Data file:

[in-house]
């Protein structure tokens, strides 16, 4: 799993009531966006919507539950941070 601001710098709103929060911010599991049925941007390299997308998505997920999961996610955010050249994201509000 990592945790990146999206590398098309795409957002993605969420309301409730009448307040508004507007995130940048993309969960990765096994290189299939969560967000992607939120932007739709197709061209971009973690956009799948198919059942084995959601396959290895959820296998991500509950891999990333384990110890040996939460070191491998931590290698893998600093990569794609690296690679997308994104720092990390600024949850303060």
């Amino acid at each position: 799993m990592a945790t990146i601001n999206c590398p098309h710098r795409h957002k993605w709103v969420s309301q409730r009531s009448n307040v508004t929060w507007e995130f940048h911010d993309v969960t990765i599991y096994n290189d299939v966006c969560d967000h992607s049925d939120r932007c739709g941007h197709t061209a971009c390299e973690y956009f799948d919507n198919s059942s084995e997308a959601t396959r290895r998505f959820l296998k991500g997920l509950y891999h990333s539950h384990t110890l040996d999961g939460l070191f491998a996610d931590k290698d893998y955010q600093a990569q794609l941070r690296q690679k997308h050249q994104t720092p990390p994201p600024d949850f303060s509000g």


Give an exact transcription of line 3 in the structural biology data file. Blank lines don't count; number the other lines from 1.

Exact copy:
């Amino acid at each position: 799993m990592a945790t990146i601001n999206c590398p098309h710098r795409h957002k993605w709103v969420s309301q409730r009531s009448n307040v508004t929060w507007e995130f940048h911010d993309v969960t990765i599991y096994n290189d299939v966006c969560d967000h992607s049925d939120r932007c739709g941007h197709t061209a971009c390299e973690y956009f799948d919507n198919s059942s084995e997308a959601t396959r290895r998505f959820l296998k991500g997920l509950y891999h990333s539950h384990t110890l040996d999961g939460l070191f491998a996610d931590k290698d893998y955010q600093a990569q794609l941070r690296q690679k997308h050249q994104t720092p990390p994201p600024d949850f303060s509000g």